Shall we just have breakfast?



Oh lovely.

That's really nice.

Sorry about that.

Probably made it a little bit
more awkward than I needed to.

Don't worry.

It was Mike's fault.


But, maybe you could make a
bit more of an effort with him.


No, absolutely.

Yeah, I will.

Or, I could just try and
avoid him as much as possible.

I know!

He's got a shelving unit he's
gonna need a hand putting up.

Maybe you could
help him with that!

Yeah, no.

Yeah, I-- or, I could just try
and really keep out of his way.

Oh, thanks Pete.

I'll tell him you're up for it.

You know, if he really
got to know you,

I'm sure he'd love
you as much as I do.

COLIN [VOICEOVER]: Well, she's
tossed it in there, the L word.


No, love, Terry.

And that's the first time a girl
has ever said she loves him.

TERRY [VOICEOVER]: That's right.

If we look at his
previous best, you

can see Nicola said, "You're
good at drinking," which Pete

took as a compliment,
but it was actually

the reason they broke up.

But as Pete heads home, he's
in the mood for a celebration.

He's going to lie on his
bed with his computer

and crack open Tour of Duty 3.

wondered what you were going

to say there for a moment, Col.





What have you done?

COLIN [VOICEOVER]: Well, it's a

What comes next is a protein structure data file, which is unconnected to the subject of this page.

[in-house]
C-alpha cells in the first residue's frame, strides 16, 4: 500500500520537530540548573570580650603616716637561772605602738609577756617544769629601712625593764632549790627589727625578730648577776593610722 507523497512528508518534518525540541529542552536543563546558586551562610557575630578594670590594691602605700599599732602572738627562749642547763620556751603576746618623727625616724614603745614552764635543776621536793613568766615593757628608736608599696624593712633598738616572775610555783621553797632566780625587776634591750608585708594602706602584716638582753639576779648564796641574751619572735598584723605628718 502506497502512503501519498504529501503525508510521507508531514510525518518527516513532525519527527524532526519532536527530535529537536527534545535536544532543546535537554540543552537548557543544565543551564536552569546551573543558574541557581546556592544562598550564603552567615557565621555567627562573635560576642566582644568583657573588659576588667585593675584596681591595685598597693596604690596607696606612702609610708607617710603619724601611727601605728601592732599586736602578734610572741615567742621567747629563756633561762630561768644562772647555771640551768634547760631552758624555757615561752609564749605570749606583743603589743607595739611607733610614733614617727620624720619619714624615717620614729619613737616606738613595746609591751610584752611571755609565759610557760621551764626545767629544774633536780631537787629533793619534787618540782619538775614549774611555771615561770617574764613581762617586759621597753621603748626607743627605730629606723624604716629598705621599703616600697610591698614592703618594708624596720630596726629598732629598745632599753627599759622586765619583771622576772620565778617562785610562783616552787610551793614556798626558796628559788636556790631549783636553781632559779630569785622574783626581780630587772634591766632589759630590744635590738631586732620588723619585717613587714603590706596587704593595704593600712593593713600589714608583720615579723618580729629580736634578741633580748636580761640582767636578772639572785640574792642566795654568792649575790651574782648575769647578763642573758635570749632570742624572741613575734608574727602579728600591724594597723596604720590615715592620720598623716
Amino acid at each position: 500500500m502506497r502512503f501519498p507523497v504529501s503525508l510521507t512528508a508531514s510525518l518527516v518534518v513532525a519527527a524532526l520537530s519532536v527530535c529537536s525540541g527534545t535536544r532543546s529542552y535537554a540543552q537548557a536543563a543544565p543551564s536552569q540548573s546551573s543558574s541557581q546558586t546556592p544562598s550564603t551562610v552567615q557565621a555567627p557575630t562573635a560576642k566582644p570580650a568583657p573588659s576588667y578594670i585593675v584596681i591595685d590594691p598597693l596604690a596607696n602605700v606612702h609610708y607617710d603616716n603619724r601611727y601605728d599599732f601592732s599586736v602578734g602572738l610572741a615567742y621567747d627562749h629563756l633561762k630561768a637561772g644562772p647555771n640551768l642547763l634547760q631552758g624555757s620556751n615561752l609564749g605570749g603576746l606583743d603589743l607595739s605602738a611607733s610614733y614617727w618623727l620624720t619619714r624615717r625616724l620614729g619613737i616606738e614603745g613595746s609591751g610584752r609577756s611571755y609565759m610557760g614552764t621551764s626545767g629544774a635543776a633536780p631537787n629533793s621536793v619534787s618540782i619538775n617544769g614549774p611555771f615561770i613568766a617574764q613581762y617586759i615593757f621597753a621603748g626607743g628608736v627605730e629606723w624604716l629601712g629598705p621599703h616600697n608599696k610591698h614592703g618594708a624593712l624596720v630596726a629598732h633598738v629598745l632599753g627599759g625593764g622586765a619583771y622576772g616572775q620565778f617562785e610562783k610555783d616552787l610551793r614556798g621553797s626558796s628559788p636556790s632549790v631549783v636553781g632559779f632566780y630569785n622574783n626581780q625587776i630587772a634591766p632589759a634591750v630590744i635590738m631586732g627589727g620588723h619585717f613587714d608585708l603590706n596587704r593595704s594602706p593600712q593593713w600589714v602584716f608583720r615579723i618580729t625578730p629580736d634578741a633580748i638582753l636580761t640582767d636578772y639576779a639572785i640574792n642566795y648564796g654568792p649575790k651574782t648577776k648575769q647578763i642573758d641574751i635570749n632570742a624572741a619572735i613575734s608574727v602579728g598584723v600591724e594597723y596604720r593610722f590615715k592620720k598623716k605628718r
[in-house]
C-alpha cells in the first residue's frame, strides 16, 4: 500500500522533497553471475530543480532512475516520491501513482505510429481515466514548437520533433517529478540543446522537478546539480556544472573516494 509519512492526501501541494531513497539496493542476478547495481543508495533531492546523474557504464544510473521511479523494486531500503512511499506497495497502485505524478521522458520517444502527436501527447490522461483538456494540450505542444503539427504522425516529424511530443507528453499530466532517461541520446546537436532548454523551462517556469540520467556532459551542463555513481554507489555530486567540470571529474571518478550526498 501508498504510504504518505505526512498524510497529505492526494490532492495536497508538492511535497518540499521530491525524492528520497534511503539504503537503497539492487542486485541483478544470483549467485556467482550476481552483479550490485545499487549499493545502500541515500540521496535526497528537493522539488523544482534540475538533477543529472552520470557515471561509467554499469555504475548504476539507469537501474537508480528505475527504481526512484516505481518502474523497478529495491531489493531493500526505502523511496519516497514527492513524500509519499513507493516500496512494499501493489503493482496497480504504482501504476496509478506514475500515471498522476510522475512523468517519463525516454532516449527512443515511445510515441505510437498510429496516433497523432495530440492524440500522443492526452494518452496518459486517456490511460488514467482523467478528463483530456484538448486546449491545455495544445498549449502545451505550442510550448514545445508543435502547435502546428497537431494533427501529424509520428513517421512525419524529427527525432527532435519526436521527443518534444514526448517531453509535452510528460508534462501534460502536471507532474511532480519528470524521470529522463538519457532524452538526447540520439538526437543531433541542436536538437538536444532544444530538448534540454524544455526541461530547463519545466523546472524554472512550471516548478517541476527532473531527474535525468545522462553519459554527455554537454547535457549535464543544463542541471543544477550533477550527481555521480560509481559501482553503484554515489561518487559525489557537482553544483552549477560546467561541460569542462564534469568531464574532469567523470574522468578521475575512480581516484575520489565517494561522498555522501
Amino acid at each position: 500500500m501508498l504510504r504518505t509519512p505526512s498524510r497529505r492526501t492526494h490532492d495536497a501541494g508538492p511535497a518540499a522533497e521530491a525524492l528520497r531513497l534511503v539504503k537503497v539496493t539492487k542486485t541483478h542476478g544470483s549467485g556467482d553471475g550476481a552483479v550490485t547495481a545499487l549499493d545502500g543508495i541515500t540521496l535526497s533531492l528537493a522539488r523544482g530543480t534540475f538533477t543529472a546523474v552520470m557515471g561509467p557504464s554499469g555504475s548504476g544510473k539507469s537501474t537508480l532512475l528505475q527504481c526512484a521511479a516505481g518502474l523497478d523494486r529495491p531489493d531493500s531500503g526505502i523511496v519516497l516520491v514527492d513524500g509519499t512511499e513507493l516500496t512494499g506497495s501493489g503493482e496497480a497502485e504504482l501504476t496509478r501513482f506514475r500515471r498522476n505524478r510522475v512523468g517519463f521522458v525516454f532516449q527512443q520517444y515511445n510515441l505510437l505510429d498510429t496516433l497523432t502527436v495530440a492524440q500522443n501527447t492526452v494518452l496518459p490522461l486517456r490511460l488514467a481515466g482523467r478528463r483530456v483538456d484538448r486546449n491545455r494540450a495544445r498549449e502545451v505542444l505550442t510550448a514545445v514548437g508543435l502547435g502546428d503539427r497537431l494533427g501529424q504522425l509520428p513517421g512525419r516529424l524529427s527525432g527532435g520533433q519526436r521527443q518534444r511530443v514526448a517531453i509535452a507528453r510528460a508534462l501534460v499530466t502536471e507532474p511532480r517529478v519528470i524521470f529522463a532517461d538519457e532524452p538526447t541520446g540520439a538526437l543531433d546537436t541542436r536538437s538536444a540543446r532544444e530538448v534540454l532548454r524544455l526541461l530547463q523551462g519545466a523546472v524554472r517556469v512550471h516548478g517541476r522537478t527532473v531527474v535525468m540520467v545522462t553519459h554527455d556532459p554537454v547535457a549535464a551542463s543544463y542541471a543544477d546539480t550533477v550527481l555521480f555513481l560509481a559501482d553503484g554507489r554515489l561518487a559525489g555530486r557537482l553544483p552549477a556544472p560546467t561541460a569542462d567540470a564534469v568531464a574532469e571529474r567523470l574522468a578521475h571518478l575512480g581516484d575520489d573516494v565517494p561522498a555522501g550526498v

shame Pete didn't get much kip

last night, because after
witnessing that, he's got

a few sleepless nights to come.

And Pete's trying to come to
terms with what he's just seen.

It's the most shocking thing
he's witnessed since a trip

to the zoo where he saw
a lady milking a bat.

I'm sorry about that, Peter.

It was just a one-off.

It was a mistake.

Ah, so you did sleep with her.

Well, of course.
What do you think happened?

I don't know.

I thought there must be
some other explanation.

Please don't tell your mother.

Oh yeah.

That's a conversation
I really want to have.

Aside from anything,
how'd you manage that?

She's-- she's quite attractive.

Oh, thanks very much.

- Why'd you do it?
- I don't know.

Probably just trying to
get back at your mother

for what she's done.
- What has she done?

Well, you know that bloke from
Curry she met at line dance?

Oh, my god.

I don't really want
to talk about it.

I'm not ready.



You must be Frank's son.


This is Peter.

Peter, this is Kiki.

Well, thank you for
last night, Frank.

Um, by the way, do you
have that hundred pounds?

Pete's certainly run
errands for his dad before,

but this is a first,
isn't it, Terry?

He's got to pay at the post,
and [inaudible] gone for chips,

but this is the
first time he's been

sent out to pick up the money
to pay for a prostitute.


Can't use the cash machine
in that boycotted shop.

Oh, good.

Uh, Kiki's got a
10:30 to get to.



Well, my cab's here.

People to see, things to do.

No rest for the wicked, eh?


I'll see you out.



[phone ringing]

COLIN [VOICEOVER]: Well, here we
are at the scene of the crime.

And it takes something
like this to get

Pete to change his sheets.

it's been a good six months.

And then, he only reversed them.

And that phone?

I'd say that was Kiki's.

Yeah, got to be.


MAN [ON PHONE]: Hello?

Is Kiki there, please?

No, she's not.

And get a girlfriend,
you pervert.

So Pete round
at Chloe's house,

and it looks like he's helping
to put up a cupboard, Terry.

Uh, yeah.

And Mike, a very
precise man, a surgeon,

he likes things just so.